The White Nationalist Premise
The premise behind White Nationalism is quite simple.
Including more than one race in a single country produces conflict.
The moral thing to do in such cases is to reduce conflict by giving each race its own nation.
Egalitarianism and integrationism are moral contrivances of elites wishing to maintain governmental power and low wage rates.
It is really that simple!
Modern elites have two strategies for holding multi-racial empires together:
- Massive Repression, as in the old Soviet Union and in communist Yugoslavia.
- Racial preference schemes to achieve "social cohesion" by preferring one group over another. (Malaysia, India, China, United States, Canada, South Africa, Kenya, Nigeria, Sri Lanka).
Racial preference schemes reward racial anger.
The race with the most anger is the one that will get the greatest government benefits through racial preferences. Thus, the existence of these preferences sets off a scramble among competing racial groups to display more racial anger than other competing groups.
The group that displays the least anger is the one on whom the greatest burdens will be placed.
The factual argument for White Nationalism has been stated best by Thomas Sowell, a black professor of economics, in his book, "Race and Culture."
The news for liberals is uniformly bad:
- The demand for quotas and preferences comes not from the poor, but from elites within each group.
- The demand for quotas and preferences is accompanied by improved education and rising living standards.
- Political entrepreneurs will often provoke racial animus where none previously existed.
- Racial preferences are uniformly successful at attaining their political aim of reinforcing the power of political elites.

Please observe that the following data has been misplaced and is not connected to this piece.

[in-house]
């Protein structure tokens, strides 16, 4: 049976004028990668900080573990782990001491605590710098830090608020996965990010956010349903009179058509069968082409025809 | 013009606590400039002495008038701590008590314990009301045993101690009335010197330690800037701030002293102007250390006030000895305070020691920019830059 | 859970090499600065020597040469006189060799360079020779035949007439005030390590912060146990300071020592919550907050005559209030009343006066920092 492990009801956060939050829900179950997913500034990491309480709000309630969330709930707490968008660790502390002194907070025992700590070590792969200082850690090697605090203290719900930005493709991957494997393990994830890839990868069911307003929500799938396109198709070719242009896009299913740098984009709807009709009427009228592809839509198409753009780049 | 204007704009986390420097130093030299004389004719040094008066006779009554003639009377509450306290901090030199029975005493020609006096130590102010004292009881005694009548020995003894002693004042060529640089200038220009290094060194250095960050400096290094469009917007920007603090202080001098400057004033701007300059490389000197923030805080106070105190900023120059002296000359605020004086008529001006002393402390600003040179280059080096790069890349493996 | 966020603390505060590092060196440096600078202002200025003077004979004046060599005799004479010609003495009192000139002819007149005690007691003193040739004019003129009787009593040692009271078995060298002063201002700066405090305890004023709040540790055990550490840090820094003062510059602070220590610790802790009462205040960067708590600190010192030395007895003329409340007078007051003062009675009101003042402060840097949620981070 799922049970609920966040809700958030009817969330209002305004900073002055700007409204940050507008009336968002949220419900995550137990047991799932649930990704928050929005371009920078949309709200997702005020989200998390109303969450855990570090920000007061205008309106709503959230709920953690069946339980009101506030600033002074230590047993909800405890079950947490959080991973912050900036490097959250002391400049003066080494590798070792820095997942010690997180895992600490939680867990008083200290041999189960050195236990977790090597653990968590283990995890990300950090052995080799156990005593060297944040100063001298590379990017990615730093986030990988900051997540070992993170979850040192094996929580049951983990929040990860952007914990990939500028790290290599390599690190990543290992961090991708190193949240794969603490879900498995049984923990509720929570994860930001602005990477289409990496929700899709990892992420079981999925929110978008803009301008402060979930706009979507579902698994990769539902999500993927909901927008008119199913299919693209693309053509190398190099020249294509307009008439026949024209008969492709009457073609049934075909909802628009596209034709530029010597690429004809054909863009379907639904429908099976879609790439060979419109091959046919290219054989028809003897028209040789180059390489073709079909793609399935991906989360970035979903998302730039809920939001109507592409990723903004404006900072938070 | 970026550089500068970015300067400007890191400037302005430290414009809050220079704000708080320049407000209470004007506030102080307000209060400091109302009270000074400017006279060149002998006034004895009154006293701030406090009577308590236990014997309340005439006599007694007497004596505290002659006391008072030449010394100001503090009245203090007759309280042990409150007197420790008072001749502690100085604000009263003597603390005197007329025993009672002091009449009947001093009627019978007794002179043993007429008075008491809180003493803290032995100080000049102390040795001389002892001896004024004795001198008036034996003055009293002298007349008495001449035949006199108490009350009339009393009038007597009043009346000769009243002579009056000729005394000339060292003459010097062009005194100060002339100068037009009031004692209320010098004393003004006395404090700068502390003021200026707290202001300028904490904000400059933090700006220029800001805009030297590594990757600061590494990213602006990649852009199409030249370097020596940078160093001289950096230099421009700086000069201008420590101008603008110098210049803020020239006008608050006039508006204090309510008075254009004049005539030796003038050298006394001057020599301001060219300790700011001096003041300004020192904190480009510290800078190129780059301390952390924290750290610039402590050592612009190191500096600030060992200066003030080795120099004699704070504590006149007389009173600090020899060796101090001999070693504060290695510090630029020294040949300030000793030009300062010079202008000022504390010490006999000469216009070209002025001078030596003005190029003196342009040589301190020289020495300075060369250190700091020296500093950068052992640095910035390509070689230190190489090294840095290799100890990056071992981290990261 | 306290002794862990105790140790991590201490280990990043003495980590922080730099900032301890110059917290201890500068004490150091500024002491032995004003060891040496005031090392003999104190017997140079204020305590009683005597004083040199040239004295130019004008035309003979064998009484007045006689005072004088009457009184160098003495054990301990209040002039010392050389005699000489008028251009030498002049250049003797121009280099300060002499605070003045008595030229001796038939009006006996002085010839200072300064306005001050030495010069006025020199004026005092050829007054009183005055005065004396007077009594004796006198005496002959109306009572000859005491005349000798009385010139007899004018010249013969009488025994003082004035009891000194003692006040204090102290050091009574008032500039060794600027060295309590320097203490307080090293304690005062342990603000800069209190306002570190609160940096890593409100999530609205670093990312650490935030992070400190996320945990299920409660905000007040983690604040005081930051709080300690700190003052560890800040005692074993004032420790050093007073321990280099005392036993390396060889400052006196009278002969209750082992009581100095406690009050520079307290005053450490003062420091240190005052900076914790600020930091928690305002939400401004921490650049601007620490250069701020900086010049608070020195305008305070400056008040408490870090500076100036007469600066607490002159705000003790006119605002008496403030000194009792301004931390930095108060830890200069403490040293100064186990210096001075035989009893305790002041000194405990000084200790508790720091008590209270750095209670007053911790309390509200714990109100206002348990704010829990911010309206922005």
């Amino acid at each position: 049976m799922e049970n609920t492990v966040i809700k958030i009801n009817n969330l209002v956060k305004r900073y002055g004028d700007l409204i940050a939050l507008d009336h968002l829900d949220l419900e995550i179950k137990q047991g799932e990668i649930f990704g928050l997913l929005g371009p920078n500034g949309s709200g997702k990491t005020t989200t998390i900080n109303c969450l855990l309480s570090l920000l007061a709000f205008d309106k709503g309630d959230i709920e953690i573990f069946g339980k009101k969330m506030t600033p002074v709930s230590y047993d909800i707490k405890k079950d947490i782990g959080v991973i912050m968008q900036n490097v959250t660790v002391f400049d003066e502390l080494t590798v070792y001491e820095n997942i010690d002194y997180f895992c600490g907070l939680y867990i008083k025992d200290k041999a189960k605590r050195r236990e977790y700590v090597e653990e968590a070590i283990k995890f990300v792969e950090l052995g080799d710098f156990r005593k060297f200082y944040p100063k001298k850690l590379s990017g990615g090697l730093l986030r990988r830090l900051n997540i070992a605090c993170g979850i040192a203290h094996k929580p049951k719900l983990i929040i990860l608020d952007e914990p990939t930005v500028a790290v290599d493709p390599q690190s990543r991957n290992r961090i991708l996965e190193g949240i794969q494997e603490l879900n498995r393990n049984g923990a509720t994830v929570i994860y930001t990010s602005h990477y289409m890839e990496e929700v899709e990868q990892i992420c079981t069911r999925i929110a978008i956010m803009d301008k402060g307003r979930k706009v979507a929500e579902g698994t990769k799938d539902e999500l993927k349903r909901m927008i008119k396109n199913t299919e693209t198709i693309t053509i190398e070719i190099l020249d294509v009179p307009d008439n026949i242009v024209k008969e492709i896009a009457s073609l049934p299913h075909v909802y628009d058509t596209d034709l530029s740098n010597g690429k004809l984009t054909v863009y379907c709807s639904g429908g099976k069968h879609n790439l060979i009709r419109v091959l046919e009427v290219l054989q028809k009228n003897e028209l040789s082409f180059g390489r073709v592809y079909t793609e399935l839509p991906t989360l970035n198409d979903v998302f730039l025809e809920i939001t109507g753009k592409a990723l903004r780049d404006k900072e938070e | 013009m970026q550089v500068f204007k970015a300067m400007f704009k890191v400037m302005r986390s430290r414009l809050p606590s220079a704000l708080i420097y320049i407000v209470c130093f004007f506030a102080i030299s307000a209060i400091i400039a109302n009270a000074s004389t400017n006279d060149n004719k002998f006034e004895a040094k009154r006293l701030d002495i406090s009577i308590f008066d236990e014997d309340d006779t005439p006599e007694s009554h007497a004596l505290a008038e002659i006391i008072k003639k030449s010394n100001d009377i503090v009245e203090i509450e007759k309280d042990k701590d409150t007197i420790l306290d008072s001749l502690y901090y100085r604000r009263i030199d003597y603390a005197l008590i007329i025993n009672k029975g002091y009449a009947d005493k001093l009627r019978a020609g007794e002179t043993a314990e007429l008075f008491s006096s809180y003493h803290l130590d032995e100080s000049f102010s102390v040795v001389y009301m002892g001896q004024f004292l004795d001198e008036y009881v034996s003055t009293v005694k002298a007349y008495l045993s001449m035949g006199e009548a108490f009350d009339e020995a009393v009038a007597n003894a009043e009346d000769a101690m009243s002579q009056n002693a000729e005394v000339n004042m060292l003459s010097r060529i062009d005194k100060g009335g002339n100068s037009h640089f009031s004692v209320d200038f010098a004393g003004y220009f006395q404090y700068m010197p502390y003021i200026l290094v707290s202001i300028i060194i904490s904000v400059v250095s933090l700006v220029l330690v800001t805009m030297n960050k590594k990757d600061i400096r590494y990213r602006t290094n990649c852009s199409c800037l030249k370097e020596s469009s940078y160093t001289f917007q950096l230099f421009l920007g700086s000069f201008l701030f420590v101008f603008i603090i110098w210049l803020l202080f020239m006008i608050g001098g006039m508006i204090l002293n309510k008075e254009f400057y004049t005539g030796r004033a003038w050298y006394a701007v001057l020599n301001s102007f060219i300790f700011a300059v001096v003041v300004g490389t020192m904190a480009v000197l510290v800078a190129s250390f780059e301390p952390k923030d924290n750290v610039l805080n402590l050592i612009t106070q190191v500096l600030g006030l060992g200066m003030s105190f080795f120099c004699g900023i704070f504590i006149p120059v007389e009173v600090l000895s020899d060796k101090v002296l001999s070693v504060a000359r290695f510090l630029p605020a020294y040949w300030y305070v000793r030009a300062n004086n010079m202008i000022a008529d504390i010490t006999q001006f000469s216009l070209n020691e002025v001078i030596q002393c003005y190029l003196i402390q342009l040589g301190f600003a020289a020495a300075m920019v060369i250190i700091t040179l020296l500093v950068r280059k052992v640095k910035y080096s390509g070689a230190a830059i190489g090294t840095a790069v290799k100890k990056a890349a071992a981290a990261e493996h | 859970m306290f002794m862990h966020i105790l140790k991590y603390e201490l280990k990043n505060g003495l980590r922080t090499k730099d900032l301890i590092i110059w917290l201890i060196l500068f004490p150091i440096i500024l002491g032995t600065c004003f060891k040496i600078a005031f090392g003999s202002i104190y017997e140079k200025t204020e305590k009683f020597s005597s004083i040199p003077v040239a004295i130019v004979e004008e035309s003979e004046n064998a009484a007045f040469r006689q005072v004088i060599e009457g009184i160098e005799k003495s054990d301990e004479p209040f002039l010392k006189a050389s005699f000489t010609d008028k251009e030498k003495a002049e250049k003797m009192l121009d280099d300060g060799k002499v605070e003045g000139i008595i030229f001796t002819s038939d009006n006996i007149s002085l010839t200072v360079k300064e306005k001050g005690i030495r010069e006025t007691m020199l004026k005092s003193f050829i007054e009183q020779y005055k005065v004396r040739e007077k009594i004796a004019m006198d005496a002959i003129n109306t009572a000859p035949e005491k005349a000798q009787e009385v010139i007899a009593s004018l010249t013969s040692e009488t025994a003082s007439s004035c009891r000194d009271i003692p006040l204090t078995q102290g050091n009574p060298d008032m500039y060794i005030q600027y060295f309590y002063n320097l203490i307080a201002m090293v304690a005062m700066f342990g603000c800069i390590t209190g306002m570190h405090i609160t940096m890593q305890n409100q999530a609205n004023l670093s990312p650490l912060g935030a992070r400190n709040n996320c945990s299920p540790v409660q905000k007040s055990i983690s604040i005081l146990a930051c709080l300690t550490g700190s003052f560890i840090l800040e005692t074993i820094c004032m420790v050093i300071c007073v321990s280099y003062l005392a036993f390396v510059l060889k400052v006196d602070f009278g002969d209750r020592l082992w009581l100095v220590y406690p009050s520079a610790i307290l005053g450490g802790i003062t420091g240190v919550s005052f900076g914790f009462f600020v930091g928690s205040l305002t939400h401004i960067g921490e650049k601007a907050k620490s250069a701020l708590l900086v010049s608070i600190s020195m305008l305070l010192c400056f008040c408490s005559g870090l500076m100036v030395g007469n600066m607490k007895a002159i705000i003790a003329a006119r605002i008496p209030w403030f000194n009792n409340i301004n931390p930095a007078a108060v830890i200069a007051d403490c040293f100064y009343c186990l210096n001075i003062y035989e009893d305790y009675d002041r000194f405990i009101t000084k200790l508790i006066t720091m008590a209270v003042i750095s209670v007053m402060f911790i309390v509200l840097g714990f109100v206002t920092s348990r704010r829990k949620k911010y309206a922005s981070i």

The notion that such social problems will disappear with rising incomes and rising education is contradicted by the evidence. It is increasing education, increased prosperity and increased inter-group contact that produce conflict.
* * * * * * * * *
From Race and Culture
by Thomas Sowell p 141
(Basic Books, c.1994) "Group Polarization Patterns
"Political anger and demands for privileges are, of course, not limited to the less privileged. Indeed, even when demands are made in the name of less privileged racial or ethnic groups, often it is the more privileged members of such groups who make the demands and who benefit from policies designed to meet such demands. These demands may erupt suddenly in the wake of the creation (or sharp enlargement) of a newly educated class which sees its path to coveted middle-class professions blocked by competition of other groups--as in India, French Canada, or Lithuania, for example.38
* * *
"Economics is often the key to such anomalies--and the implications reach well beyond India or Nigeria. Those cities in India with strident political nativist movements demanding preferential treatment for local groups have generally been cities where (1) most of the lower-middle-class positions were held by outside groups and where (2) there were growing numbers of the educated unemployed locally.61 Such movements tend to be disproportionately staffed by, and appeal to, those who are part the first generation of their family to be educated.62 Ironically, it was such people who made Indians their target and prey in East Africa.
A rapid expansion of education is thus a factor in producing intergroup conflict, especially where the education is of a kind which produces diplomas rather than skills that have significant economic value in the marketplace. Education of a sort useful only for being a clerk, bureaucrat, school teacher--jobs whose numbers are relatively fixed in the short run and politically determined in the long run--tend to increase politicized intergroup strife. Yet newly emerging groups, whether in their own countries or abroad, tend to specialize precisely in such undemanding fields. Malay students, for example, have tended to specialize in Malay studies and Islamic studies, which provide them with no skills with which compete with the Chinese in the marketplace, either as businessmen, independent professionals, or technicians. Blacks and Hispanics in the United States follow a very similar pattern of specializing disproportionately in easier fields which offer less in the way of marketable skills. Such groups then have little choice but to turn to the government, not just for jobs but also for group preferences to be imposed in the market place, and for symbolic recognition in various forms.